-- major impact. I love his maturity and vocal leadership. He plays hard all the time. Bosh
can score inside and out. He's quick, makes his free throws, gets to the rim on the drive, rebounds and makes occasional blocks. Bosh
is an energetic and aware defender. He's a winner in every respect and keeps getting better. I truly enjoyed watching his development as a player.
Calderon -- team guy all the way. He makes others better. Calderon
shows crafty changes of speed and has excellent court savvy. And he shoots it -- very good on the screen and roll. Calderon
will handle the extra minutes okay. Jermaine O'Neal will love playing with this guy. His defense, though, needs to get a lot better. He has to contain folks better.
I don't think anyone expects much more from Bosh
than they've already provided. Bosh
comes in healthier than he's been to start a season in about three years and his defensive intensity seems to have picked up a bit; that's where his improvement will have to come from. Calderon
is expected to continue the growth pattern he's shown over the last three seasons, improve his defence, continue to make smart decisions with the ball and satisfy the offensive needs of his two big men.
Bosh's defence at the Olympics was certainly spectacular, but those hoping to see it translate to an 82-game regular season should focus on something else. With the offensive load Bosh
carries with the Raptors, it would be unwise of him to play with the aggression on pick-and-rolls that he did in Beijing. That was a two-week tournament in which he was playing between 20 and 25 minutes per game. He should play at least 36 minutes per game this year, and that sort of defensive intensity would completely wear him down. Still, Bosh
might have the most versatile offensive game for any big man in the league, and his defence, with the security blanket of O'Neal behind him, should improve. That being said, no judgments about Bosh
can be made until the playoffs. Only then will the Raptors
be able to tell if he can be the best player on a championship-calibre team. (It should be noted that he averaged 24 points and nine rebounds in the playoff loss to Orlando last year. The defeat was not his fault.)
As for Calderon, first and foremost, I do not expect him to have the same eye-popping assist-to-turnover ratio that he had last year. More minutes will lead to more turnovers. The key is withstanding the increased workload. His shooting percentage dipped near the end of the season last year, an indication of fatigue. Since then, he played for Spain in the Olympics, not giving him much rest. Still, throughout his NBA career, Calderon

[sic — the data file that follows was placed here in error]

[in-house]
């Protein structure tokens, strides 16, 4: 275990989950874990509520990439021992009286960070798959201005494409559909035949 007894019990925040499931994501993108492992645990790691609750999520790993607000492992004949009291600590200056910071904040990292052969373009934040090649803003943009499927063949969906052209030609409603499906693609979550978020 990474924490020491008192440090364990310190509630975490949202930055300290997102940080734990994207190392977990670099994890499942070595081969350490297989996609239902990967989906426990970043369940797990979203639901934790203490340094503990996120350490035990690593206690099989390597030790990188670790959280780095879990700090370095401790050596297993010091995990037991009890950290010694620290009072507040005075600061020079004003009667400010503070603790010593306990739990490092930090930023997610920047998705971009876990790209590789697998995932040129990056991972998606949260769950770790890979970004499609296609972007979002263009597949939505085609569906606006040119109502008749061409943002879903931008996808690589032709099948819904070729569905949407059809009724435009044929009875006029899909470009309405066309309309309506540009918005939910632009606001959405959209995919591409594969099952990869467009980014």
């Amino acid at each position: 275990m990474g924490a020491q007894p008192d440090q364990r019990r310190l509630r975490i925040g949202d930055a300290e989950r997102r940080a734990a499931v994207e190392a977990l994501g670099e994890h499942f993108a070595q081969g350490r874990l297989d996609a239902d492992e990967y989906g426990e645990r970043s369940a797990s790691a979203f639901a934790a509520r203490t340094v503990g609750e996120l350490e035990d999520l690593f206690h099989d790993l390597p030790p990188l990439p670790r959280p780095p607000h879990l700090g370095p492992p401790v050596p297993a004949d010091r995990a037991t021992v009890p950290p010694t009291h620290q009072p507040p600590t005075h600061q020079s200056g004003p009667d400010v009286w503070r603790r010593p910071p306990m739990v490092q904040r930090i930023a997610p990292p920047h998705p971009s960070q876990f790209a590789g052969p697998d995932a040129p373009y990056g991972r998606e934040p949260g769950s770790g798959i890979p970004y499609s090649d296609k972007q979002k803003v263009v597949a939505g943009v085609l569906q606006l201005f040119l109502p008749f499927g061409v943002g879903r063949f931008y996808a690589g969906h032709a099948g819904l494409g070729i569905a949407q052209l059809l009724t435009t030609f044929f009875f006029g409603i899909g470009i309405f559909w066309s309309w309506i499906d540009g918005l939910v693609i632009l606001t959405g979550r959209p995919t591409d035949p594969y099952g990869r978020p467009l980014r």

has found a way to adapt. If he plays 35 minutes per night, 13 points and nine assists sounds reasonable, with a shooting percentage still hovering around 50 per cent.
First and foremost Bosh
has to learn how to play alongside O'Neal. For the two of them to tap into the potential of their pairing Bosh
has to learn how to play at an even higher level without the ball in his hands on offense. There are going to be a lot of scenarios this season where spaces on the floor will open up for him as a result of having O'Neal out there, and Bosh
has to increase his awareness of where those spots are going to be and how to find himself in them.
Conversely, he has to be ready to draw those same defenses away from O'Neal and make sure he finds him in those situations. Bosh
has at times struggled on offense without the ball in his hands - mostly in moving without the ball to find offensive opportunities that don't involve the pick and roll - and that can't happen this year if he and O'Neal are to mesh as post scorers. He showed great development to this end during the Olympics, especially compared to the World Championships two years ago where he struggled to find his niche amongst LeBron James and Dwyane Wade, and so hopefully for the Raptors
some of that development can translate to the NBA this year.
the only real hope and expectation is more of the same. He proved more than capable of leading this team during T.J. Ford's absence last season and he was rewarded accordingly with a fat contract and the starting job. He plays a highly controlled and efficient style and the fact that the team already knows what they can expect from him (and is comfortable with that) is one of the biggest reasons he was so eagerly retained. With so many question marks surrounding this team this season the best Calderon
could do for the Raptors
is be exactly the player the team already knows he can be. although a little more defense would be welcomed, so long as we're just throwing stuff out there.